We have all heard it isn't what you know but who you know, but networking today has taken on a new magnitude of importance. It has been described as an art, a way of life, and some people even make claims for its spiritual value. It is something more than a business lunch and less than a political campaign, and it is something most people will come across in their working lives.
The allure of networking is the empowerment of individuals to use themselves, rather than their position, to increase their overall prosperity in the world. No matter who you are, where you are and what your job is, you can network your way to success.
So what exactly is networking? Essentially, it is the modern term for making lots of business acquaintances, the understanding being that if you amass enough of these acquaintances, you will derive enormous opportunity for financial and personal gain. Of course, amassing them isn't quite enough: you have to work them correctly. Here is where networking becomes a science, understood by a new breed of professionals with bulging databases who have the credentials to represent the industry of the truly connected.
In recent years, the value and influence of membership organisations has been usurped by “structured referral networking groups”, which purport to accelerate the process of contact-making by bringing together people with common business goals. Perhaps the most famous example of a modern-day structured network is First Tuesday, which describes itself as “a forum for would-be entrepreneurs to meet venture capitalists”. Started in October 1998 in London by a small group of friends, the idea quickly spread to 120 cities on five continents. It was the place to be seen for a while, until venture capitalists kicked their seemingly indiscriminate dotcom habit.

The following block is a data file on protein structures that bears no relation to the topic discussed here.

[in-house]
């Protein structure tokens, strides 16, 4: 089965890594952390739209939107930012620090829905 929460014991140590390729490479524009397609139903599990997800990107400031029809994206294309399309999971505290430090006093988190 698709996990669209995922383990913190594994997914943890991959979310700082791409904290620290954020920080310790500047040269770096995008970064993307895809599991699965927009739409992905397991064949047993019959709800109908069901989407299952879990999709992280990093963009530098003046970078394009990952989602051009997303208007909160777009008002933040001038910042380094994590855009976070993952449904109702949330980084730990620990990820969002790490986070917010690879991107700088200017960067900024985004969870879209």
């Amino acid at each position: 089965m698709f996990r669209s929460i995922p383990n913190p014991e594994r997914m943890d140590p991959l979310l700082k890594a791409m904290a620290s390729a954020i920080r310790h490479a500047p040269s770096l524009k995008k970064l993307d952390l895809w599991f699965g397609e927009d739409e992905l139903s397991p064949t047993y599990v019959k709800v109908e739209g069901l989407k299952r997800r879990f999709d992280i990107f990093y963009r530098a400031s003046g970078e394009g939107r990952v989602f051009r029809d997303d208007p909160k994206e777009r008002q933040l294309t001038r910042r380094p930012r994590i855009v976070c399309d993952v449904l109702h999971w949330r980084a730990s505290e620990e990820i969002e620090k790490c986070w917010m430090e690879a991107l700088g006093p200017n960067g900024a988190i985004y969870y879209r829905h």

A rather less conventional collection of networkers meets once a month at the Institute of Contemporary Arts in London. The club is an invitation-only group of people (mostly under 40) working in design, film, architecture and creative technology. Many of these “cultural entrepreneurs” work for young creative businesses with names such as D-Fuse, Squid Soup and Bump. They are on the lookout for useful advice, if not capital, from the few investors present. But the most desirable outcome of an evening spent at the club is the promise of a collaboration with another skilled creative. With such a concentration of talent in the same room, it's hardly surprising that those invited study the list beforehand to make sure they extract maximum value from the occasion.
But what if joining a networking group sounds like pure torture to you? Can't you survive perfectly happily going about your job with diligence and skill and leave networking to the extroverts and the name-droppers? Well, yes, up to a point. But if you want your career to thrive, you really have no option but to continually extend your range of contacts, whether you like talking to strangers or not. The good news is that you don't have to get to know anyone very well. You just have to know people, lots of people. You will be known by who you know.